False heads and fluffy tails!

Conventional wisdom has it that the ‘tails’ seen at the end of the hindwings of many butterflies, particularly lycaenids (the ‘blues’), are serving to mimic antennae, and together with eyespots located on the undersides of the hindwings, create the impression of a head. These ‘false heads’ are therefore, a form of reverse mimicry. They serve…

Which way up to read The Map?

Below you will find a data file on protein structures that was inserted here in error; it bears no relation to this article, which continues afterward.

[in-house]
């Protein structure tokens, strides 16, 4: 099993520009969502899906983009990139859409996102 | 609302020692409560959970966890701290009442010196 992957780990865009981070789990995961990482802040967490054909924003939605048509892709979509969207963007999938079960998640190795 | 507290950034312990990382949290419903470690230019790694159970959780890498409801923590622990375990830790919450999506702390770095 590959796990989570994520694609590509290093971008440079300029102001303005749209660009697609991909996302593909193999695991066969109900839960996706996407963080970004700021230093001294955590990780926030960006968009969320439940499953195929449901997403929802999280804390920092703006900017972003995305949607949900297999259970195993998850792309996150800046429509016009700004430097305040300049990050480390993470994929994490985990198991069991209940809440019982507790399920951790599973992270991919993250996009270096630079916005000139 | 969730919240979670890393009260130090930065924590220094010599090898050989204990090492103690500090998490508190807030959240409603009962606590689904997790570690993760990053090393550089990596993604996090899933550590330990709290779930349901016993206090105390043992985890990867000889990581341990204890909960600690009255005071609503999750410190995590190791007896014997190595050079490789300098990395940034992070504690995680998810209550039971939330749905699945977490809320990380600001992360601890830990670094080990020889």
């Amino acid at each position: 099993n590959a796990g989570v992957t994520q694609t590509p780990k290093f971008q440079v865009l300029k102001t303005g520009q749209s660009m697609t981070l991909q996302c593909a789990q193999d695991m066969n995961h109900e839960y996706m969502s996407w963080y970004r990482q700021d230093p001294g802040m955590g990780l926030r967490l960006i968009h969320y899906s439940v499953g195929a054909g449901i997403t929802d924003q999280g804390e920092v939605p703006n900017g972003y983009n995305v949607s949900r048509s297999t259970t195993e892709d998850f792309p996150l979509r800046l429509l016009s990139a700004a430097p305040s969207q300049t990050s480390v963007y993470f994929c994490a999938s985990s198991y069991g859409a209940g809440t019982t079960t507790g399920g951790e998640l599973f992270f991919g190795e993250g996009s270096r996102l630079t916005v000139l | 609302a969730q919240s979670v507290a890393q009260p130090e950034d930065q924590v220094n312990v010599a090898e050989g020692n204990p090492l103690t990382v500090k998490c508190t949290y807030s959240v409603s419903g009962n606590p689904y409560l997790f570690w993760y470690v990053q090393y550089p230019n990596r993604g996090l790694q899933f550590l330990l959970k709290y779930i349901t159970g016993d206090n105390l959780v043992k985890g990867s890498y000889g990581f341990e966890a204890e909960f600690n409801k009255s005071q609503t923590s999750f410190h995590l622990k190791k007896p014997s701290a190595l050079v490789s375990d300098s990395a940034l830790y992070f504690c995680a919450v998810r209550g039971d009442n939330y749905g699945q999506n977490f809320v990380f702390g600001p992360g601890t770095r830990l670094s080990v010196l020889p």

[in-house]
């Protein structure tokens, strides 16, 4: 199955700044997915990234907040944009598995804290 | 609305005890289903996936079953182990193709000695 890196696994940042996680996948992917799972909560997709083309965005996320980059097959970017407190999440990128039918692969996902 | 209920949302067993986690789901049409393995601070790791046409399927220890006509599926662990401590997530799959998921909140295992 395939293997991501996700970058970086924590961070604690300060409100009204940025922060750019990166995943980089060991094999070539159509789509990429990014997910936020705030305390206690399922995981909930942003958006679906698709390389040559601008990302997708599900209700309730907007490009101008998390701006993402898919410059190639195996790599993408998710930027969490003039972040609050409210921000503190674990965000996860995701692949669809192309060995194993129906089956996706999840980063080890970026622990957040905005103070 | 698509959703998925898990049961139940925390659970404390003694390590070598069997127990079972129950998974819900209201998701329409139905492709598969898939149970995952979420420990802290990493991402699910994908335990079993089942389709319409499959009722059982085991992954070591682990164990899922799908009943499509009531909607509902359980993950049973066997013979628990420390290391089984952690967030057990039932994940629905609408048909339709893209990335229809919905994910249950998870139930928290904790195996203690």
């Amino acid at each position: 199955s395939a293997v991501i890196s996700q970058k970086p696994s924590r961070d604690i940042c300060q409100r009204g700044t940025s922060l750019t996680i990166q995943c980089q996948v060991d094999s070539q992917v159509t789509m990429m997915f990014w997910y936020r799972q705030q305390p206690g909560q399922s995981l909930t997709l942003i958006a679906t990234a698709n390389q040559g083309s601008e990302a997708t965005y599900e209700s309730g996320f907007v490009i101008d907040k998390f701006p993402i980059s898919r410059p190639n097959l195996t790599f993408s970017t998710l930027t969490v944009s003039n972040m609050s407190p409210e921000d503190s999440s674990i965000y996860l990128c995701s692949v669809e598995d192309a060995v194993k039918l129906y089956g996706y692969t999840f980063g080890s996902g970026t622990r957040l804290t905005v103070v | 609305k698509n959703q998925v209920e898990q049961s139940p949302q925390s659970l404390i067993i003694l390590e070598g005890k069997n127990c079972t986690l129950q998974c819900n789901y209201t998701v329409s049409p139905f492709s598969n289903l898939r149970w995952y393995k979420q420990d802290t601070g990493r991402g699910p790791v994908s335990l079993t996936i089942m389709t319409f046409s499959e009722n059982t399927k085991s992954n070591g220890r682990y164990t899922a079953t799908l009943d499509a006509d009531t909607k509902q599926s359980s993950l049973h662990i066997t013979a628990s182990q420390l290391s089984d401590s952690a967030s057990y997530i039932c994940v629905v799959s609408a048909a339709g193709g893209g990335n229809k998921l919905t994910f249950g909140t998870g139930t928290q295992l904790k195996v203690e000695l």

It has been suggested that the Common Map butterfly (Cyrestis thyodamas) – also called the Oriental Map – relies for its survival on resting in an upside-down position (1, 2). Or creating the illusion of facing the other way.  If this is indeed the case, then it is not so much a form of camouflage as…